My parents hit 35 years married this week. Accordingly, I present this list. By no means comprehensive. Just a lil nugget.
Things My Parents Have Taught Me
(In no particular order)
1. The Nuance of the Brake Pedal: My dad always beat the rule into my head—When using the parking brake, FIRST apply brake, THEN put the car in park. Better for the transmission. I’m so rigid about following this, you’d think it was written in the Bible.
2. “No good deed goes unpunished.” My mom says this all the time. It’s her way of reminding us that we live in a world that takes advantage of kindness. So be judicious about what, how and who you go above and beyond for.
3. The Nuance Of The Kitchen Utensil: My mom is all too happy to tell you that there IS a difference between a normal spoon and a spaghetti spoon. And hell if I’ll ever be able to figure it out.
4. Appreciate your siblings. Both my parents have younger brothers who died ahead of their time. When we’re getting petty with one another, one of them always plays that card. “I used to have a brother, and now I don’t.”
5. How to bargain shop. My mom is famous for saying, “50% off of Too Much is still Too Much.” I have since re-purposed that phrase and often throw it at her. “50% off of Shit We Don’t Need is still SHIT WE DON’T NEED.” She usually cracks up at me and then proceeds to buy it anyway.
6.Think before you speak. (Some of us are better at that than others.)
A conversation between my dad and a middle school-aged Blair:
B: *singing at the top of her lungs*
Dad: Hey, B. What ever happened to those voice lessons I paid for?
B: DAD! I AM STILL TAKING THEM!!
7. Immunity to Embarrassment. My dad has a corvette that I absolutely loathed when I was a child because it was so loud and drew so much attention and I do NOT like to be the center of attention. Dad knew this and only drove it around me if absolutely necessary. Like when the Greasers and the Socs had a knife fight and the tires on every single one of our everyday vehicles was slashed in the kerfuffle. One time he drove it to pick me up from tennis practice. I could hear it coming from about a half-mile away. I put my head in my hands, devastated, and said, “Oh, no. Here comes my father.” My tennis coach looked at me quizzically and said, “is he coming in an airplane?” WANTED. TO. DIE.
8. Hard Work. No excuses. My dad would always tell me that working your hardest at a job you really hate will speak volumes about your character. I don’t ever recall my dad missing a day of work. My mom always told us there is very little in life you can’t do if you are willing to work hard for it.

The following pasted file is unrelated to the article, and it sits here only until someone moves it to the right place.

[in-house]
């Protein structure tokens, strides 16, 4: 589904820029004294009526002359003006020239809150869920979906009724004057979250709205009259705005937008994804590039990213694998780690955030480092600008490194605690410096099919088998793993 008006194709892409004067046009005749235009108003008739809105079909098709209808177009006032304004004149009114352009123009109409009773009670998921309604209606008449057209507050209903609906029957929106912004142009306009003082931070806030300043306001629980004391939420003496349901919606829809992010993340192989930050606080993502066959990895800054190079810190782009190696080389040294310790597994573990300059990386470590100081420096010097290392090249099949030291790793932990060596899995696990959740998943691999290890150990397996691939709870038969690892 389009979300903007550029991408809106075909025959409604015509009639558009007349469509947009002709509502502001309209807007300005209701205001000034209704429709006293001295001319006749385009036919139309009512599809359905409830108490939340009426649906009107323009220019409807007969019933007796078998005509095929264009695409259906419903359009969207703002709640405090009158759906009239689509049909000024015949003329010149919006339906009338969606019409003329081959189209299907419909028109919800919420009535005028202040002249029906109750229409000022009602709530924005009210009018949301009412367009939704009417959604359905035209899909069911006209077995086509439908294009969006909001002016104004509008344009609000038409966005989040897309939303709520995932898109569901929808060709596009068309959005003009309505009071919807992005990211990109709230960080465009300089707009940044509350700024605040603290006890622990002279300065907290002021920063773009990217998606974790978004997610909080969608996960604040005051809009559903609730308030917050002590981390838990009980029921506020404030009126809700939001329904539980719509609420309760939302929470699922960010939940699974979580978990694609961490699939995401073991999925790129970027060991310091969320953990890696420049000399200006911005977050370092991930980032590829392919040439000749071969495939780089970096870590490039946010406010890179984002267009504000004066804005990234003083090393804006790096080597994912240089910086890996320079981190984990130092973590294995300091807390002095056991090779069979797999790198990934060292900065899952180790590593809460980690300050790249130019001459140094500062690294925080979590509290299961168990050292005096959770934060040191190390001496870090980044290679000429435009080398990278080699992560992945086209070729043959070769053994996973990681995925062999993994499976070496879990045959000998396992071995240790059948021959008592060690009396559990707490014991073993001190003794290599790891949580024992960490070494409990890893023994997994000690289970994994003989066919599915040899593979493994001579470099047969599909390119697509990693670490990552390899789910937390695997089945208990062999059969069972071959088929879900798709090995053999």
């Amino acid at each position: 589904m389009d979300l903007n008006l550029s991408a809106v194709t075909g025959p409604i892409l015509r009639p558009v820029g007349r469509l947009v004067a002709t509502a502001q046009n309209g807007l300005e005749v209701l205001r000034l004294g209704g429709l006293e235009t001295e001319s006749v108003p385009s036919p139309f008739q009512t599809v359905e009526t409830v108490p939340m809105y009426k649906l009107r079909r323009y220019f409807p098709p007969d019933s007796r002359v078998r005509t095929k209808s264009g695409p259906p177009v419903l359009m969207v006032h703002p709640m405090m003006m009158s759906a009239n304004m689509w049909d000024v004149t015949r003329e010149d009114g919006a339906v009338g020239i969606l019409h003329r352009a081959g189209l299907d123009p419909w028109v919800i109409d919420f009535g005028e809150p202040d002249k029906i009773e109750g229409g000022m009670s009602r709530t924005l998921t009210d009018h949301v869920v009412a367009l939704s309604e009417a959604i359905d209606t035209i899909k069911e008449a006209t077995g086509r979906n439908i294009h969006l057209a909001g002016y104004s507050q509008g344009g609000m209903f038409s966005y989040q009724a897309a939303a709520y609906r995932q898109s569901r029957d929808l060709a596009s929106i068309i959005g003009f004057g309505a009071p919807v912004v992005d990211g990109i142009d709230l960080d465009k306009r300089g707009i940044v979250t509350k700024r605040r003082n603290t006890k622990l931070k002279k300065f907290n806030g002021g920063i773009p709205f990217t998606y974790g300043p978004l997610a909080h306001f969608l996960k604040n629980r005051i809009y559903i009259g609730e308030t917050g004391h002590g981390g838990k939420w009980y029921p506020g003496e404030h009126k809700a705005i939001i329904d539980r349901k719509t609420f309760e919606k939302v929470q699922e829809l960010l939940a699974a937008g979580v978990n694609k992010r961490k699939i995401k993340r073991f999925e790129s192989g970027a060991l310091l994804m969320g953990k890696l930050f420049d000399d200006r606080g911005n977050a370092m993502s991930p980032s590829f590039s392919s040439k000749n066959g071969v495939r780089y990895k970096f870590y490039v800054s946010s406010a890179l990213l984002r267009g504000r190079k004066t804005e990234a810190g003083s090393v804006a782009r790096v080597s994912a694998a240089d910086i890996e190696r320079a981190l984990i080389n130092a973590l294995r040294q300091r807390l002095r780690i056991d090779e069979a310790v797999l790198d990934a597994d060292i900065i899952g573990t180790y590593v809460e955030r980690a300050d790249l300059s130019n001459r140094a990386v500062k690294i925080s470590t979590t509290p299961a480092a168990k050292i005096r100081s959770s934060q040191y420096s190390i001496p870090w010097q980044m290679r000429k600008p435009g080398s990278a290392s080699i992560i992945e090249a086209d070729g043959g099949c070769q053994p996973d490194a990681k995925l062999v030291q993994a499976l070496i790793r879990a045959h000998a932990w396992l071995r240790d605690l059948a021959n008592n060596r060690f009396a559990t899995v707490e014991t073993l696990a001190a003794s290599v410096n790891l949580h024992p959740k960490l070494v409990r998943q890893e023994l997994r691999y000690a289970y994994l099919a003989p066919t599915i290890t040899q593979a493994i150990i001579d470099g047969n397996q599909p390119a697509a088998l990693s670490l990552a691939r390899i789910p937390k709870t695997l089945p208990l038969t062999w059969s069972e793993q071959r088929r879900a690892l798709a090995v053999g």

9. Stick Together. Whenever the three of us were off to do something in public, my dad would always warn: “Stay together. Don’t wander off from the group. Keep an eye on each other.” I pretty much knew that meant, "Taylor, don’t let these boneheads out of your sight."
10. Have fun above all. My mom’s famous last words before we were off to do something in public was ALWAYS, ALWAYS, “HAVE FUN!!!!” I pretty much knew that meant, "Taylor, don’t let these boneheads out of your sight."
11. The Importance of Modesty. In high school and college, I could always tell when my issues of Rolling Stone magazine had come in the mail because as my dad rummaged through the days drop, I could hear him yelling. “WHAT IS THIS SMUT?!?!” “WHAT A HO!!” “PUT SOME CLOTHES ON!” “HOW IS THIS MUSIC?!?!?” “TAYLOR! WHAT IS THIS GARBAGE??” (Things changed drastically once I introduced him to Matt Taibbi, though. I’d come home and he’d practically have all the political articles highlighted and underlined. “You gotta read this one. I don’t know how that guy gets away with saying half the stuff he does. He just GOES AFTER them!”)
12. Loyalty. My dad has been a Washington Redskins fan since the 1970’s. He sticks with them through all their line-up changes, decades of disastrous seasons, coaching changes, bad management, you name it.
13. Loyalty. Part II. My dad has been a Chevy guy since, well, forever. His dad was also a Chevy man. We ventured out, only once, buying a Dodge that we didn’t really care for, and that was that. Ever since then, it’s General Motors or nothing. We regularly get 10 or so years out of each car; 200,000 miles, and they all do everything we ask of them. I remember him telling me once, “Chevy’s take a lot of shit because they’re just bread and butter cars. There is nothing flashy about them.” As I left that conversation, I thought, “that makes perfect sense, cuz that’s who my dad is. A real bread and butter kind of guy.”
14. How to stay young. My parents keep up to date on trends, current music, encyclopedic knowledge of movies, celebrities, pop culture, slang, etc.
-My mom has facebook, tumblr, twitter, instagram and snap chat. She may not always know how to use it correctly, but she makes sure she stays in the conversation.
-My brother came to me one day to tell me about what he’d just witnessed as he watched my dad get ready for a party:
"So, dad grabs this jacket out of his closet and puts it on and walks down stairs. As he gets to the mirror, he looks himself over and shakes his head. Then, with perfect inflection, usage, everything, he rips the jacket off and says, ‘This jacket is whack. I’m not wearing this.’"
And, I think it’s important to note, even when I thought my parents were demons from hell out to ruin my life, I never, ever went through that phase where you’re embarrassed of them and don’t want them to socialize with your friends.
15. Stay Curious. My dad loves to work out and has tried everything. Yoga, Tae kwon do, Kung Fu, Ballroom dance, jogging, swimming, tai chi, meditation. Anything he thinks he might like, he’ll try. My mom has volunteered at our local theatre, works all kinds of festivals for the free tickets, likes water aerobics, and, God help us all, took a spin at a tap dance class.
…….And ta-da! That’s how you end up with the 4 weirdo children that are my siblings and I.